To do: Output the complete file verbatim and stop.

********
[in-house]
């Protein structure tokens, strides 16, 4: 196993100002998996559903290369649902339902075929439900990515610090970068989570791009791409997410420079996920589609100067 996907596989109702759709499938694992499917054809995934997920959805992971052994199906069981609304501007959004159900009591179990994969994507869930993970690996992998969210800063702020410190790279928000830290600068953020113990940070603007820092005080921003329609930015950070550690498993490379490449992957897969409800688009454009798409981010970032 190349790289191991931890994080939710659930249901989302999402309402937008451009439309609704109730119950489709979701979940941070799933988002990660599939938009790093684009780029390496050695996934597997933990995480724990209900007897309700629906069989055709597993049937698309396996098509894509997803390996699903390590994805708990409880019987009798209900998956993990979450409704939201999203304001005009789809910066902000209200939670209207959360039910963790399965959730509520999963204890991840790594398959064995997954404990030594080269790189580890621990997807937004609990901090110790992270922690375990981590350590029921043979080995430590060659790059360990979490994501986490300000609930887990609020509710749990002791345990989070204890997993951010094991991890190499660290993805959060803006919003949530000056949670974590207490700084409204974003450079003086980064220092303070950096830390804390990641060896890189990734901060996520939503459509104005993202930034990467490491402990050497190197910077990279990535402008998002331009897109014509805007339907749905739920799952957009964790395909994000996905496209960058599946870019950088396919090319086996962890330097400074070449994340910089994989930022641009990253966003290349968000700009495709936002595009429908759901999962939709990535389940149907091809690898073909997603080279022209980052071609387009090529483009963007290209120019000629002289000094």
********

[in-house]
């Protein structure tokens, strides 16, 4: 196993100002998996559903290369649902339902075929439900990515610090970068989570791009791409997410420079996920589609100067 996907596989109702759709499938694992499917054809995934997920959805992971052994199906069981609304501007959004159900009591179990994969994507869930993970690996992998969210800063702020410190790279928000830290600068953020113990940070603007820092005080921003329609930015950070550690498993490379490449992957897969409800688009454009798409981010970032 190349790289191991931890994080939710659930249901989302999402309402937008451009439309609704109730119950489709979701979940941070799933988002990660599939938009790093684009780029390496050695996934597997933990995480724990209900007897309700629906069989055709597993049937698309396996098509894509997803390996699903390590994805708990409880019987009798209900998956993990979450409704939201999203304001005009789809910066902000209200939670209207959360039910963790399965959730509520999963204890991840790594398959064995997954404990030594080269790189580890621990997807937004609990901090110790992270922690375990981590350590029921043979080995430590060659790059360990979490994501986490300000609930887990609020509710749990002791345990989070204890997993951010094991991890190499660290993805959060803006919003949530000056949670974590207490700084409204974003450079003086980064220092303070950096830390804390990641060896890189990734901060996520939503459509104005993202930034990467490491402990050497190197910077990279990535402008998002331009897109014509805007339907749905739920799952957009964790395909994000996905496209960058599946870019950088396919090319086996962890330097400074070449994340910089994989930022641009990253966003290349968000700009495709936002595009429908759901999962939709990535389940149907091809690898073909997603080279022209980052071609387009090529483009963007290209120019000629002289000094």